The Tughlaq dynasty (Ṭughlāq or Arabic script:
تغلق/طغلق) also referred to as Tughluq or Tughluk dynasty, was a Muslim dynasty of Turkic origin which ruled over the Delhi sultanate in medieval India. Its reign started in 1320 in Delhi when Ghazi Malik assumed the throne under the title of Ghiyath al-Din Tughluq. The dynasty ended in 1413.
The etymology of the word Tughluq is not certain. The 16th-century writer Firishta claims that it is a corruption of the Turkic term Qutlugh, but this is doubtful. Literary, numismatic and epigraphic evidence makes it clear that Tughluq was the personal name of the dynasty’s founder Ghiyath al-Din, and not an ancestral designation. Historians use the designation Tughluq to describe the entire dynasty as a matter of convenience, but the dynasty’s kings did not use Tughluq as a surname: only Ghiyath al-Din’s son Muhammad bin Tughluq called himself the son of Tughluq Shah (“bin Tughluq”).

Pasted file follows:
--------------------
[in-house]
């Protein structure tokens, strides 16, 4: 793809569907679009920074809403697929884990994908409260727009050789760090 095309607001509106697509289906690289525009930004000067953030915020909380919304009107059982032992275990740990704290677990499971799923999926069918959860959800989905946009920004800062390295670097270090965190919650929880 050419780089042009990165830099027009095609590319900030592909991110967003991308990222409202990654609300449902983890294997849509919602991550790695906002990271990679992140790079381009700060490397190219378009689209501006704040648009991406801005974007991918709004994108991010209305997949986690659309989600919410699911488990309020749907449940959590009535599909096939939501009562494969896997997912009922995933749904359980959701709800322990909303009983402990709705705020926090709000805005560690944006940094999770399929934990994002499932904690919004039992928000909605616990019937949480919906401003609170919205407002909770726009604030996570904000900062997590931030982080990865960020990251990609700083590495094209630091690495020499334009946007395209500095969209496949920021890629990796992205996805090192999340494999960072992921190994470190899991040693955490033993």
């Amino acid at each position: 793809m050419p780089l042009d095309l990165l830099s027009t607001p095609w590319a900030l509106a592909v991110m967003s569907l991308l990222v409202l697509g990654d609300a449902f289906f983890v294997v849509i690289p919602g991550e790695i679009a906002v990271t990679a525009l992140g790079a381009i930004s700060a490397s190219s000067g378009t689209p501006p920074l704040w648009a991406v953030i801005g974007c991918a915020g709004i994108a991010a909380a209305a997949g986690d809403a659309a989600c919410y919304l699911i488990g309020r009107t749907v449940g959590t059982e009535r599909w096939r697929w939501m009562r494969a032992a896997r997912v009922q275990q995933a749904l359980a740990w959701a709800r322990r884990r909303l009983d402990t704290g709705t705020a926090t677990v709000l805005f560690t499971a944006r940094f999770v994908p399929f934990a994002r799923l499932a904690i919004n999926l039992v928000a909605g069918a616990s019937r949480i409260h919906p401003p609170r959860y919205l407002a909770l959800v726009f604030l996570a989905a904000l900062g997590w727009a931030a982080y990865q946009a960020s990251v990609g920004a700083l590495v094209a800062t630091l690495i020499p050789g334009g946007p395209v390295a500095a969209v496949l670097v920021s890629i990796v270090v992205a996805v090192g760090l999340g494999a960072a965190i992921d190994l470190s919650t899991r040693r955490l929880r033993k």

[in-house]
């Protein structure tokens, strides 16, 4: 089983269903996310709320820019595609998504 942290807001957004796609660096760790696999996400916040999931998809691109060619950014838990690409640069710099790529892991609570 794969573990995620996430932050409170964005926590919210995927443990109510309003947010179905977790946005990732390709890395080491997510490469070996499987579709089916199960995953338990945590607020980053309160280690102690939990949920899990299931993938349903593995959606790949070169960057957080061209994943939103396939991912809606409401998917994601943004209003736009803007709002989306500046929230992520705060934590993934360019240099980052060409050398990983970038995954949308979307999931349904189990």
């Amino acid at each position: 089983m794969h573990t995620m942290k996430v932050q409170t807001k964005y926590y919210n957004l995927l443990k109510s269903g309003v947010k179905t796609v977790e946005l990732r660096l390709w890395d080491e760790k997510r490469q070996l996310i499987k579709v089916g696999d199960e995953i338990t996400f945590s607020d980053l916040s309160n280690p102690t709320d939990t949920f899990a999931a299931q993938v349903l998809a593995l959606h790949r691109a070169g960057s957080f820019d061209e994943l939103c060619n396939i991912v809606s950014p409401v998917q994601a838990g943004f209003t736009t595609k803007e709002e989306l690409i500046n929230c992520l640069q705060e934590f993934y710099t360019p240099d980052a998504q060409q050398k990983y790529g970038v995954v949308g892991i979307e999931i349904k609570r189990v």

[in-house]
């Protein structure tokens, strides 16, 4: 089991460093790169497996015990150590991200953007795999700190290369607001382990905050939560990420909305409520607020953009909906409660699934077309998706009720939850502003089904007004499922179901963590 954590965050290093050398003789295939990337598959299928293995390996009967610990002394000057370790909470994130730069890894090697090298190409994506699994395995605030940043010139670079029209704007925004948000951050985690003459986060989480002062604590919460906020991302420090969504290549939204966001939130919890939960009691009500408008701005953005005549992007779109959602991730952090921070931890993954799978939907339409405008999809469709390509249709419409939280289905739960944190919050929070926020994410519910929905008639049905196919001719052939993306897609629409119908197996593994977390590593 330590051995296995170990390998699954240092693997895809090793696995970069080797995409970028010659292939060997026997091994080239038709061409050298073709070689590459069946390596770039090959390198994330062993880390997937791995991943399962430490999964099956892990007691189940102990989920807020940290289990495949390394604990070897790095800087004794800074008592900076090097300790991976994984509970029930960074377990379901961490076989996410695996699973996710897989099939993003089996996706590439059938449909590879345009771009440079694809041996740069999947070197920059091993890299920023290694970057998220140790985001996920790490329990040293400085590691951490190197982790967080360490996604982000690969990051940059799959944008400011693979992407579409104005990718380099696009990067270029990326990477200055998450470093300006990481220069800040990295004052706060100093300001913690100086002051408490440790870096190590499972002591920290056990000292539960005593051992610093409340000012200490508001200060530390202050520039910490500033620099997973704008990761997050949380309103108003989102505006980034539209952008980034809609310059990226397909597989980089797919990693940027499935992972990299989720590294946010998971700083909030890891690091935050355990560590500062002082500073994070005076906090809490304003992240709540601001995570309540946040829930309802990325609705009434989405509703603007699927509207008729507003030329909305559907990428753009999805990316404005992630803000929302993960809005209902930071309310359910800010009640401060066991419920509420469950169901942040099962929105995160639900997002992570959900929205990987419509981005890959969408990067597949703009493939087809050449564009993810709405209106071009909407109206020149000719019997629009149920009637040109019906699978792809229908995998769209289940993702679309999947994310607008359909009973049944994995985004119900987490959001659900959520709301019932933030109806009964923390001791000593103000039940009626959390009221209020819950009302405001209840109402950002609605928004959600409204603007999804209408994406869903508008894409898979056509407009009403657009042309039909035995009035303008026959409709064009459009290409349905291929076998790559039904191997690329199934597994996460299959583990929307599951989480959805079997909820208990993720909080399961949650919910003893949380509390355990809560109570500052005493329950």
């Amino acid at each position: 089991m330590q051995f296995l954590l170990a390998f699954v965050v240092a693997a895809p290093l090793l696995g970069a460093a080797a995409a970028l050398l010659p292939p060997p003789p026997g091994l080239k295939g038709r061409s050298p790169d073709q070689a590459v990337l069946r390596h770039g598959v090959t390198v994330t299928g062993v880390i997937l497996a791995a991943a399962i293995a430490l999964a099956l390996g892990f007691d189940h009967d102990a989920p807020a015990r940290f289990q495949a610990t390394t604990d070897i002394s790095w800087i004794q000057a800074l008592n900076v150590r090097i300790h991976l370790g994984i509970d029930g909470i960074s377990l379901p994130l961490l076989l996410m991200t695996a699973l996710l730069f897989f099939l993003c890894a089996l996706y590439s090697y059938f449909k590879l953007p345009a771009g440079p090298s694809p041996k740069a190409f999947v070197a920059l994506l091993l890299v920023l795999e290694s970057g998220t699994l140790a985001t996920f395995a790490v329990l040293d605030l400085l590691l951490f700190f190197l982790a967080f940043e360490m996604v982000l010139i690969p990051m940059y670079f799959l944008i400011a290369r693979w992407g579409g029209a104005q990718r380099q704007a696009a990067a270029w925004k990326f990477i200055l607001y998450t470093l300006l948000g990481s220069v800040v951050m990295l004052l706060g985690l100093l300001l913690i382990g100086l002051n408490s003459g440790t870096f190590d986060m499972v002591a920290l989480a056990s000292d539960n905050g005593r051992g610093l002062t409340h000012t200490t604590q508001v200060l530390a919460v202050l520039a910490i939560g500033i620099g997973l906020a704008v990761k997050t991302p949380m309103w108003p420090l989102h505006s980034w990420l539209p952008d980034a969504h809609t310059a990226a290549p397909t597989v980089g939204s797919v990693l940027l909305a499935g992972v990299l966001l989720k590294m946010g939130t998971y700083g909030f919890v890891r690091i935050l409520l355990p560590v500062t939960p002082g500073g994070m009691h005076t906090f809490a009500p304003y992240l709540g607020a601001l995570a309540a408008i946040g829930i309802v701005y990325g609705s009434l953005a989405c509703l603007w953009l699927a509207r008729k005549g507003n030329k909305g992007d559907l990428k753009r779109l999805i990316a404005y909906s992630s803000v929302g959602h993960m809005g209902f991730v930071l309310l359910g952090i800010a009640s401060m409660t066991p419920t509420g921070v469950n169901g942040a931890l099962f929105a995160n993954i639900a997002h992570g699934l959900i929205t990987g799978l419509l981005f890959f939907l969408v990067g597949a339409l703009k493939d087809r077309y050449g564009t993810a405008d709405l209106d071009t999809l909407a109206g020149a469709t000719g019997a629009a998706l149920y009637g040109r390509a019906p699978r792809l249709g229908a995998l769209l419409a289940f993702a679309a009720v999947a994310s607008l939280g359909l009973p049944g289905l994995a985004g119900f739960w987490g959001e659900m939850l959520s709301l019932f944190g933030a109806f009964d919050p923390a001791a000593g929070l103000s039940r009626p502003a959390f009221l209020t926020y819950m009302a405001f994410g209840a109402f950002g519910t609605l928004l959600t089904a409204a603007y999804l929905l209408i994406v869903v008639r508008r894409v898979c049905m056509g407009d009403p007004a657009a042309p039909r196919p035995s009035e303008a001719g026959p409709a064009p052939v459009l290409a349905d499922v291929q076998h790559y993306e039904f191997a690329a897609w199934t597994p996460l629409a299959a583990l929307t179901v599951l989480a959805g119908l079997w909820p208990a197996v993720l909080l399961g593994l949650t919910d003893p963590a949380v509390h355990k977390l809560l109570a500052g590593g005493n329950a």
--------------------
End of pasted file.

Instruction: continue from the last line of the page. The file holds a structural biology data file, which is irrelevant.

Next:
The ancestry of the dynasty is debated among modern historians because the earlier sources provide different information regarding it. Tughluq’s court poet Badr-i Chach attempted to find a royal Sassanian genealogy for the dynasty from the line of Bahram Gur, which seems to be the official position of the genealogy of the Sultan, although this can be dismissed as flattery. The Moroccan traveler Ibn Battuta states that Tughluq belonged to the “Qarauna tribe of the Turks“, who lived in the hilly region between Turkestan and Sindh, based on the claim of a Sufi saint Rukn-e-Alam. However, this is not corroborated by other contemporary sources.Qara’unas were Mongols or associated with Mongol armies, whom Tughlaq despised, and it is unlikely that Tughlaq was a Qara’una. Another Tughluq’s court poet Amir Khusrau in his Tughluq Nama makes no mention of Tughluq’s arrival in India from a foreign land, which seems to imply he was born in India. His own court poet states that Tughluq described himself frankly as a man of no importance (“awara mard“) in his early life and career. The historian Ferishta, based on inquiries at Lahore, wrote that the knowledgeable historians and the books of India had neglected to mention any clear statement on the origin of the dynasty, but wrote that there was a rural founding myth that Tughluq’s father was a Turkic slave of Balban who made an alliance with a Jatt chieftain of Punjab, and that Tughluq’s mother may have been a Jatt lady. However there is no contemporary sources corroborate this statement. The historian Fouzia Ahmed points out that as per Amir Khusrau’s assertion, Tughluq was not a Balbanid slave because he was not part of the old Turkic nobility and his family only became emergent during Khalji rule. Instead, Tughluq expressed his loyalty to the ethnically heterogenous Khalji regime through which he first entered military service rather than to Balban because his father was never part of Balban’s old Sultanate household. According to historian Peter Jackson, Tughlaq was of Mongol or Turko-Mongol stock.